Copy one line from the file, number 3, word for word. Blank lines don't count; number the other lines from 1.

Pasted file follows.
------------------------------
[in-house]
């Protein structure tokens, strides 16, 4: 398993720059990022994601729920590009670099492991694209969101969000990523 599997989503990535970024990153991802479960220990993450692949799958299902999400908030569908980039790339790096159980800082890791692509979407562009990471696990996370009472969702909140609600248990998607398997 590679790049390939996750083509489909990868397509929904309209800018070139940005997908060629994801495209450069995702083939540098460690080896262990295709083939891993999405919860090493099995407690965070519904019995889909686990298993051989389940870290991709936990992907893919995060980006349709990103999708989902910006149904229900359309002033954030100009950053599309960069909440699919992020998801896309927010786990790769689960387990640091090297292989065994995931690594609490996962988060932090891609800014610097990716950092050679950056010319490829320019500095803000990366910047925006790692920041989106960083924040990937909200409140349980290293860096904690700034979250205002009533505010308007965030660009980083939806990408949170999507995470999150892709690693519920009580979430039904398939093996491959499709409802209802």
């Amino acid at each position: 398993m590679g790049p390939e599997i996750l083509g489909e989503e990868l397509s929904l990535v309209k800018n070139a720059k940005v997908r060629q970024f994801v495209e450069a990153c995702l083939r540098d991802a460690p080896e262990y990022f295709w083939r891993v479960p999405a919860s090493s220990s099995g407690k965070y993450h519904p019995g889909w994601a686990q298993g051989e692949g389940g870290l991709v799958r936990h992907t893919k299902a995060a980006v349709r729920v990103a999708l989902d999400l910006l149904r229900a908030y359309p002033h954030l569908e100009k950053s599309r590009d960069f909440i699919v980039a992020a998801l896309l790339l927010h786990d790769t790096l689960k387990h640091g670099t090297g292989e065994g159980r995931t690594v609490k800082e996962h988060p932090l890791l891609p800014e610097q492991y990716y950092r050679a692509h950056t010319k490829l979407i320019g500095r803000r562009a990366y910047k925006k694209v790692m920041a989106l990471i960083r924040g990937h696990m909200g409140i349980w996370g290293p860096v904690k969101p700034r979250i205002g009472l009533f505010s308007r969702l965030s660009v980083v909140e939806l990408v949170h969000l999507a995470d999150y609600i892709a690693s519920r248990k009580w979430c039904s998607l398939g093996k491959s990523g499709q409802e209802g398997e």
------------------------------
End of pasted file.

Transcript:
């Amino acid at each position: 398993m590679g790049p390939e599997i996750l083509g489909e989503e990868l397509s929904l990535v309209k800018n070139a720059k940005v997908r060629q970024f994801v495209e450069a990153c995702l083939r540098d991802a460690p080896e262990y990022f295709w083939r891993v479960p999405a919860s090493s220990s099995g407690k965070y993450h519904p019995g889909w994601a686990q298993g051989e692949g389940g870290l991709v799958r936990h992907t893919k299902a995060a980006v349709r729920v990103a999708l989902d999400l910006l149904r229900a908030y359309p002033h954030l569908e100009k950053s599309r590009d960069f909440i699919v980039a992020a998801l896309l790339l927010h786990d790769t790096l689960k387990h640091g670099t090297g292989e065994g159980r995931t690594v609490k800082e996962h988060p932090l890791l891609p800014e610097q492991y990716y950092r050679a692509h950056t010319k490829l979407i320019g500095r803000r562009a990366y910047k925006k694209v790692m920041a989106l990471i960083r924040g990937h696990m909200g409140i349980w996370g290293p860096v904690k969101p700034r979250i205002g009472l009533f505010s308007r969702l965030s660009v980083v909140e939806l990408v949170h969000l999507a995470d999150y609600i892709a690693s519920r248990k009580w979430c039904s998607l398939g093996k491959s990523g499709q409802e209802g398997e």